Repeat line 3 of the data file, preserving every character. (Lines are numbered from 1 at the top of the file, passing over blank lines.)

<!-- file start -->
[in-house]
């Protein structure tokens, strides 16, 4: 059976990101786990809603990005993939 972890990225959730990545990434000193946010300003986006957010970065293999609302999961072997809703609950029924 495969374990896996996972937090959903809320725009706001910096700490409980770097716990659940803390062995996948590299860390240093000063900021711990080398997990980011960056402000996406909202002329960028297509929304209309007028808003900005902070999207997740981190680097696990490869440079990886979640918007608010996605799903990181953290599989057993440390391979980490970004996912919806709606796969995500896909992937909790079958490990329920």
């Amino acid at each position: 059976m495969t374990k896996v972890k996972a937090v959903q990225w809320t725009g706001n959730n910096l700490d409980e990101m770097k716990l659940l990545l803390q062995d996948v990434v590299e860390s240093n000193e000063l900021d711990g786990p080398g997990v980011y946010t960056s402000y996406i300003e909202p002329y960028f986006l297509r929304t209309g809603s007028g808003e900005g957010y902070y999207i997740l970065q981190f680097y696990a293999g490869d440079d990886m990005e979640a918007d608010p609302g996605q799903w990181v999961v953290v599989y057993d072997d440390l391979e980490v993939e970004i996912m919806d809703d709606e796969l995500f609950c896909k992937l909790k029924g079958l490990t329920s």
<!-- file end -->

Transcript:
């Amino acid at each position: 059976m495969t374990k896996v972890k996972a937090v959903q990225w809320t725009g706001n959730n910096l700490d409980e990101m770097k716990l659940l990545l803390q062995d996948v990434v590299e860390s240093n000193e000063l900021d711990g786990p080398g997990v980011y946010t960056s402000y996406i300003e909202p002329y960028f986006l297509r929304t209309g809603s007028g808003e900005g957010y902070y999207i997740l970065q981190f680097y696990a293999g490869d440079d990886m990005e979640a918007d608010p609302g996605q799903w990181v999961v953290v599989y057993d072997d440390l391979e980490v993939e970004i996912m919806d809703d709606e796969l995500f609950c896909k992937l909790k029924g079958l490990t329920s």